Mt. Asgard base jumpers to apologize, pay a fine
Three men jumped off 2,015-metre mountain in 2009, then made prize-winning film
First it was an award-winning film, then it became a court case.
But three men who risked their lives scaling and freefalling off Mt. Asgard in Auyuittuq National Park no longer face charges for their stunt that they filmed for a documentary film, called The Asgard Project.
The case was settled Oct. 1 at the Nunavut Court of Justice for British climber Leo Houlding, 32, American Sean “Stanley” Leary, 37, and Spaniard Carlos Quiroga Suarez, 40, who climbed up the 2,015-metre mountain in 2009.
They have to give $1,000 to a Parks Canada charity, and publish an apology in two climbing magazines and apologize to the film festivals where The Asgard Project won its awards.
The trio’s “base- jump” — with the “base” an acronym standing for the four categories of fixed objects from which base jumpers leap from: B- for buildings, A- for antennae towers, S- for spans of bridges and E- for earth features — happened to be a violation of the Canada National Parks Act.
Auyuittuq National Park warden Matthew Blackman laid charges against the three men on May 18, 2011.
That’s after a film documenting their endeavor, called The Asgard Project, had been released and won several awards in 2010.
The awards included the best climbing film award at the Banff Mountain Film Festival, grand prize at the Adventure Film Festival in London that year, and grand prize at the Torello Mountain Film Festival in Spain, among others listed the film’s website.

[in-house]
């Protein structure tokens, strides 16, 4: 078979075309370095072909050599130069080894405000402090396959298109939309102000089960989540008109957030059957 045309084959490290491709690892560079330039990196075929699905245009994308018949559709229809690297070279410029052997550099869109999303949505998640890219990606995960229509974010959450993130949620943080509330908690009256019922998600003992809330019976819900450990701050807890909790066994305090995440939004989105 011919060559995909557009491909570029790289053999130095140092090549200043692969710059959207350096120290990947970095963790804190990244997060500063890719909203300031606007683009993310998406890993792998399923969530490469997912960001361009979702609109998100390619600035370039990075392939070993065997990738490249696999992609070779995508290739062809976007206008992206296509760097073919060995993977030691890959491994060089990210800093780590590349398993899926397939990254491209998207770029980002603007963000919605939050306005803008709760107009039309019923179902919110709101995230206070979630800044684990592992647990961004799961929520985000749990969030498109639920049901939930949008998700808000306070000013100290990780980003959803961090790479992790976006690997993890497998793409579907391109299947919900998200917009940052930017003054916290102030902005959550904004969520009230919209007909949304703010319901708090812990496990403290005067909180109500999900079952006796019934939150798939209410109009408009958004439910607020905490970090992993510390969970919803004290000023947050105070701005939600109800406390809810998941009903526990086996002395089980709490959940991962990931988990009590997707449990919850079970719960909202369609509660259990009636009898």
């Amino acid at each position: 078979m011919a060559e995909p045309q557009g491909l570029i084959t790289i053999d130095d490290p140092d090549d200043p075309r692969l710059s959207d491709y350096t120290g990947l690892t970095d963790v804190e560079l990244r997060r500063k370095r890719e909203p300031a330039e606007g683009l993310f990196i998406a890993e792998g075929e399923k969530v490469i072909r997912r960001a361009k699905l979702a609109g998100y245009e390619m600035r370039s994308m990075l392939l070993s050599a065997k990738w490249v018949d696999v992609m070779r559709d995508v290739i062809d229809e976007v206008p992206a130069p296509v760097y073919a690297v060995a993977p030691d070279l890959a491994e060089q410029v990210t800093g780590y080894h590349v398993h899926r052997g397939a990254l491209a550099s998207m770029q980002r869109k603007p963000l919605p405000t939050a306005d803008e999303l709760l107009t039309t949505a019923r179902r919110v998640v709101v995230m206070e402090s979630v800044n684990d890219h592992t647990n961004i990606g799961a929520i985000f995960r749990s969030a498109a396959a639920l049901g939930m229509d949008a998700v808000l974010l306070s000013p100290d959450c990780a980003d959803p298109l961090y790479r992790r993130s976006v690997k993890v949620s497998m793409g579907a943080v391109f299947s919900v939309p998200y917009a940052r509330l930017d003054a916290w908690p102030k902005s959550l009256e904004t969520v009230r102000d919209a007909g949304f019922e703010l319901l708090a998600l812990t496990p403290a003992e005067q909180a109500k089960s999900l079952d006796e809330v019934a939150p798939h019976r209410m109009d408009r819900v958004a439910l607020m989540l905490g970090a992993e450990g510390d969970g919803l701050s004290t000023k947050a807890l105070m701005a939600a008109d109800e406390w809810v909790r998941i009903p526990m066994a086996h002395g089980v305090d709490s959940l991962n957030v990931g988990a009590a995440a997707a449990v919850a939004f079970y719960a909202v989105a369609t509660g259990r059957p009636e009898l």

A warrant for the three men’s arrest had been issued Aug. 30, 2011, but all three had already left Canada.
And after a long wait and many adjourned court dates at the Nunavut Court of Justice, Parks Canada and the lawyer representing the filmmakers came to a resolution Oct. 1 in an Iqaluit courtroom.
“All three live in different countries, so it took a long time to try and arrange. On top of that, they’re all adventurers so they travel around the world all the time,” defense lawyer Malcolm Kempt told Nunatsiaq News.
Kempt served as defense for the men. He watched their movie, describing it as “incredible.”
“That’s one of the main reasons I agreed to take on the case,” Kempt said.
“It’s some of the most spectacular images of the park you’re ever going to find, and they did the first free ascent of one of the toughest big wall climbs in the world under some of the harshest conditions in the world.”
Base jumping isn’t for the faint of heart. It can be extremely dangerous. In May 2010, an Australian tourist died near Clyde River after jumping off Mt. Kiguti.
And these kinds of stunts can also result in legal charges: two Australians who paraglided off Mt. Thor in Auyuittuq this past summer have also been charged under the Canada National Parks Act. Their case is set to be heard next month in Pangnirtung.